As any Londoner knows, chatting to strangers on the Tube is simply not done. No small talk, no chit chat about the weather, no flirting—a carriage full of passengers will just sit in silence.
That struck Jonathan Dunne, an American who lives in the city, as strange.
“It’s a weird thing,” he said. “You’d see your colleagues on public transport and you sort of ignore each other. People that I’m friendly with and have worked with for years and years—you’d get on the train and wouldn’t say hello.”
That’s why Dunne came up with an idea to make Londoners a little more sociable. On Wednesday (Sept. 28), starting at around 7.30am local time, he stood outside one of the exits at Old Street tube station in central London and handed out badges with the words “Tube Chat” in the iconic typeface of the London Underground. The point was to encourage commuters to talk to each other—those open to a chat could signal it by wearing a badge.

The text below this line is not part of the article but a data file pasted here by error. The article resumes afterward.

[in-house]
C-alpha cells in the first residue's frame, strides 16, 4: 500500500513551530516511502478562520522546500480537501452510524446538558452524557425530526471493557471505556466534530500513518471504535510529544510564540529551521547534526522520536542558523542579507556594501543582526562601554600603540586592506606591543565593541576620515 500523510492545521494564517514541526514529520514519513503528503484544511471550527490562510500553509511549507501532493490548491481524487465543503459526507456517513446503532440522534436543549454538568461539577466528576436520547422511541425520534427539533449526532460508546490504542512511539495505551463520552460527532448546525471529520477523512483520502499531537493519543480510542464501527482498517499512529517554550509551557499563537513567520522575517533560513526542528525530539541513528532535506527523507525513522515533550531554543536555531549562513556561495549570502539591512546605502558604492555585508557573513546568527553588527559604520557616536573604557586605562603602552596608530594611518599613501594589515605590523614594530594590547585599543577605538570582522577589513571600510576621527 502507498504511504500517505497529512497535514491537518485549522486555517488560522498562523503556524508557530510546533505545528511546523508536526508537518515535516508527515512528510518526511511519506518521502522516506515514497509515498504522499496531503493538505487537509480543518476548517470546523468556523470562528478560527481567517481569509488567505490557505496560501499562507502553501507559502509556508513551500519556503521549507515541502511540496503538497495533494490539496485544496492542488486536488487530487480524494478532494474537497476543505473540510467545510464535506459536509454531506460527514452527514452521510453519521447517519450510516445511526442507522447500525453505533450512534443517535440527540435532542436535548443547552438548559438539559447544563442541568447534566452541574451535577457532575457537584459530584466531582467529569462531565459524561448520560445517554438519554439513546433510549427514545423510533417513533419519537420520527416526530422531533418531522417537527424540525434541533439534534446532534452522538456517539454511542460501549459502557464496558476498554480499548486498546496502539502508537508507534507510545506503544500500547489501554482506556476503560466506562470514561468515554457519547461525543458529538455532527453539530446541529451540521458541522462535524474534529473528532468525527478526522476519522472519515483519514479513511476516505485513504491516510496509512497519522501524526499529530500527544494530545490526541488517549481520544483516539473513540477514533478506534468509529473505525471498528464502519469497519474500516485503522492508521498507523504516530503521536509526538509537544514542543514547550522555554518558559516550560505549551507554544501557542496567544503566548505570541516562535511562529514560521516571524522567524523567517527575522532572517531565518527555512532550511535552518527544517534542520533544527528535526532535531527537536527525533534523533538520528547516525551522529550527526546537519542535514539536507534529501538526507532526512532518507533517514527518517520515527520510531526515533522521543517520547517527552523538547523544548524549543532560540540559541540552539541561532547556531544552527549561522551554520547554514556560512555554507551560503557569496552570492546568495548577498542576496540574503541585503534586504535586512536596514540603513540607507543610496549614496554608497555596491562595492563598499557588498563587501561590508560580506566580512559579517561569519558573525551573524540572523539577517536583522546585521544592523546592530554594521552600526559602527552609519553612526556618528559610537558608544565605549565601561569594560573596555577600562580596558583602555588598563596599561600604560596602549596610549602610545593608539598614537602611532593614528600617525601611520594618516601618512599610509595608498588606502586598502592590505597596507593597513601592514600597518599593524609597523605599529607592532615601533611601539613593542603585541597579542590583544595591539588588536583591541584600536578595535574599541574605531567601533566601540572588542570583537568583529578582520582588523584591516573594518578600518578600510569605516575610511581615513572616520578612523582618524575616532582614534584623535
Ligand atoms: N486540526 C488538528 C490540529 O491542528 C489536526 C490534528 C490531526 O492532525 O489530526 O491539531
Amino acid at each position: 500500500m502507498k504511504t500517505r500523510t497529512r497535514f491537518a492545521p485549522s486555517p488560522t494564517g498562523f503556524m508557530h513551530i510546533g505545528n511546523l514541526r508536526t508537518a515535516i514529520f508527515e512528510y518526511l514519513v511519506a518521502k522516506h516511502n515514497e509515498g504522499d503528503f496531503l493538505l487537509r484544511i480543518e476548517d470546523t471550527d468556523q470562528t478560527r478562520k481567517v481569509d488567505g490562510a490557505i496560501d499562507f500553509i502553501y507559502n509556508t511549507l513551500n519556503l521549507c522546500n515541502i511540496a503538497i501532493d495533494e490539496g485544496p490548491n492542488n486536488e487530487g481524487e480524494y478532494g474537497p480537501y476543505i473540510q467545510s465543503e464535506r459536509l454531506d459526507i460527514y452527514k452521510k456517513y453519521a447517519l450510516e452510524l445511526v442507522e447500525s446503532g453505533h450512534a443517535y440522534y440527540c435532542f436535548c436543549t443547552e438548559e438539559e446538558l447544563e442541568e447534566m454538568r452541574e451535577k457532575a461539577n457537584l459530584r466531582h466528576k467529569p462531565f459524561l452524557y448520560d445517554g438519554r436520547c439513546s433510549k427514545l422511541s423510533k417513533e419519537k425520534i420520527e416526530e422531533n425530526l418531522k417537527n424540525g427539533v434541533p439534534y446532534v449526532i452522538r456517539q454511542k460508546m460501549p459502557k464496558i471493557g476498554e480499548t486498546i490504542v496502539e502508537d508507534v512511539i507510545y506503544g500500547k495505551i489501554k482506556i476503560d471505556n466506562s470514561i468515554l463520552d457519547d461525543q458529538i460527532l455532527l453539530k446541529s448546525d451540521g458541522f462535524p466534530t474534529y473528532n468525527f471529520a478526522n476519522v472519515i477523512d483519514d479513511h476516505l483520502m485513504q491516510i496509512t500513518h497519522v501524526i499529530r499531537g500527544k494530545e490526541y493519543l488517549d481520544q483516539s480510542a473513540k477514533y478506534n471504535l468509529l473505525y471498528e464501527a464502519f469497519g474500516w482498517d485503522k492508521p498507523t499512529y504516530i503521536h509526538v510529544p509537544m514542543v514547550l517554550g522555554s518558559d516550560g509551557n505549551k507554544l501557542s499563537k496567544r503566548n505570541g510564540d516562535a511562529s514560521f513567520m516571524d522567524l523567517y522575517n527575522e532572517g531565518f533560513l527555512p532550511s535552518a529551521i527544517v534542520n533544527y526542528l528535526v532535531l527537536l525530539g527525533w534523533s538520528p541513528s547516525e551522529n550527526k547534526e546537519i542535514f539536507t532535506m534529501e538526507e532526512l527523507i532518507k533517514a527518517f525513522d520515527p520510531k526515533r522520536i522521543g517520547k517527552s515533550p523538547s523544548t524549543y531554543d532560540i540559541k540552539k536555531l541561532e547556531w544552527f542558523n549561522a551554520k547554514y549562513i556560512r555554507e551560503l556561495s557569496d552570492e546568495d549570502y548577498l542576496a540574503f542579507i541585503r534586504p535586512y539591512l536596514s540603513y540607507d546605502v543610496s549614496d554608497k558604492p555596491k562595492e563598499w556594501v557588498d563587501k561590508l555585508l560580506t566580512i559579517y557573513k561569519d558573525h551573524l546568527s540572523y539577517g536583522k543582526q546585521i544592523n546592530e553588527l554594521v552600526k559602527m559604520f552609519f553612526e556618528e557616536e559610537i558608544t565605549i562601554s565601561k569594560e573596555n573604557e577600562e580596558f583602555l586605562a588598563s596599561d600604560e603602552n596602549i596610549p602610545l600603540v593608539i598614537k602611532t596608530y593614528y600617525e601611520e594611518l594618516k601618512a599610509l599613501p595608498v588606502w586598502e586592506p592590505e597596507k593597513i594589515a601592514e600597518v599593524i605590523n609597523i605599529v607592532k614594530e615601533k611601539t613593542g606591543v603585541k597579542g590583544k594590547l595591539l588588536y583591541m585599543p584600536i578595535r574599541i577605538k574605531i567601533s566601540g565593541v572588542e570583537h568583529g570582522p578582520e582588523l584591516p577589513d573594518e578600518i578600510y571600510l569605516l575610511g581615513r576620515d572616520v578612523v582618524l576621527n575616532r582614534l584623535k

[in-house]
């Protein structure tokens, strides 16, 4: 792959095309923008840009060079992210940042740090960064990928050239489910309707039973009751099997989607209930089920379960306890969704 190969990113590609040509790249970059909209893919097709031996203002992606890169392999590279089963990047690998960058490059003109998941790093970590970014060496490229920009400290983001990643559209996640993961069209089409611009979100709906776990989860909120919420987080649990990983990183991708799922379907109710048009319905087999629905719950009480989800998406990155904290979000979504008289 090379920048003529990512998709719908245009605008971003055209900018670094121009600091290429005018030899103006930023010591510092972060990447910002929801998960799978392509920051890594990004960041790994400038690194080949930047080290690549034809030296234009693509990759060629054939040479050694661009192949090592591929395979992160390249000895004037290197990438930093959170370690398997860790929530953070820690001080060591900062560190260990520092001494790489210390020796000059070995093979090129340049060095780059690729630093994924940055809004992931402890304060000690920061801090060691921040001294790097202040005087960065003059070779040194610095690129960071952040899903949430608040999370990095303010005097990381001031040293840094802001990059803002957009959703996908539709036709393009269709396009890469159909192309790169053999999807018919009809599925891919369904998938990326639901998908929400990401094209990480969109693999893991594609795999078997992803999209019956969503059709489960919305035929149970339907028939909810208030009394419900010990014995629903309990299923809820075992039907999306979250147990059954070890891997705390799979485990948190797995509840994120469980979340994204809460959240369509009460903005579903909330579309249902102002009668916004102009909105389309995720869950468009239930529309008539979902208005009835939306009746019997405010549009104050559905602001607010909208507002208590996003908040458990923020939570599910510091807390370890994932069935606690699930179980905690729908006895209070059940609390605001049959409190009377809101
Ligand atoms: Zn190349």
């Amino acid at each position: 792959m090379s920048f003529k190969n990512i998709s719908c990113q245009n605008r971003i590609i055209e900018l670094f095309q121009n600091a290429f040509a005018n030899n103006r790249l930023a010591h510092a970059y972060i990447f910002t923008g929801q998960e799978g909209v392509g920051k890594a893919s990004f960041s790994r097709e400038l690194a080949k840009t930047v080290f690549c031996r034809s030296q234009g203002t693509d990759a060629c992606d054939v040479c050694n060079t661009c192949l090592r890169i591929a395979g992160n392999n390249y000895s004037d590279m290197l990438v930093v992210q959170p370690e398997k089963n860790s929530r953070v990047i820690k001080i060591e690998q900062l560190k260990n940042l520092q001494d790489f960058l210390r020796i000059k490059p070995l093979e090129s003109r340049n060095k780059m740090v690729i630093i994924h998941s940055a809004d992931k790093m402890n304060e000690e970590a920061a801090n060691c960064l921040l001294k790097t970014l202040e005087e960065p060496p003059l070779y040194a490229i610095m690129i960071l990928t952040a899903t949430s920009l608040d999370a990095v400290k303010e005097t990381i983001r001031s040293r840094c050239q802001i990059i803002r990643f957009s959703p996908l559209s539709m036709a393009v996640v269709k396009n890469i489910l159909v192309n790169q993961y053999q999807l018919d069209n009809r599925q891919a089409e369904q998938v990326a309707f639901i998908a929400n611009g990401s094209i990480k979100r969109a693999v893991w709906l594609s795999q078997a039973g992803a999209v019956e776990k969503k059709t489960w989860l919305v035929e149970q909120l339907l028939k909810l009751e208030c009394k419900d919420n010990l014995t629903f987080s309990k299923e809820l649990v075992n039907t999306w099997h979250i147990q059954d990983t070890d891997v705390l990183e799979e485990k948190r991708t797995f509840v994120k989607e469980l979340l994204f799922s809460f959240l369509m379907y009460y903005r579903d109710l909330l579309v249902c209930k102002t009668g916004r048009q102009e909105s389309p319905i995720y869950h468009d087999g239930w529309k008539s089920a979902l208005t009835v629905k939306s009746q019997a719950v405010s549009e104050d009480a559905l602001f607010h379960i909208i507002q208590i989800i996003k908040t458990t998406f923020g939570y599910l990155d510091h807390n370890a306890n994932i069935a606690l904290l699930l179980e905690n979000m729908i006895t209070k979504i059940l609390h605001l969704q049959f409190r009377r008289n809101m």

Dunne, who works for the National Health Service (NHS), said he was trying to “break down the barriers.” He was inspired to start the project after trying—and failing—to set up a staff Olympics with his co-workers.
The experiment, well-intentioned though it was, didn’t go down too well with taciturn Brits. Many took to social media to vent their horror at the idea of being forced to chat—or listen to chats—during their commutes:
It also didn’t take long for an anti-tube chat badge to emerge…
Dunne has no illusions about his initiative catching on right away. ”People don’t like to speak on the Tube, and they don’t like to talk to people on the street,” he said. “Sitting there making eye contact and trying to hand badges to people was difficult… I imagine most of them ended up in the bin.”
Some people’s reactions were “over the top,” Dunne said, but overall it had been a “pretty positive experience.”
If nothing else, it’s safe to assume the last few days Dunne has spent talking to journalists and keeping up with public reaction have given him plenty to chat about.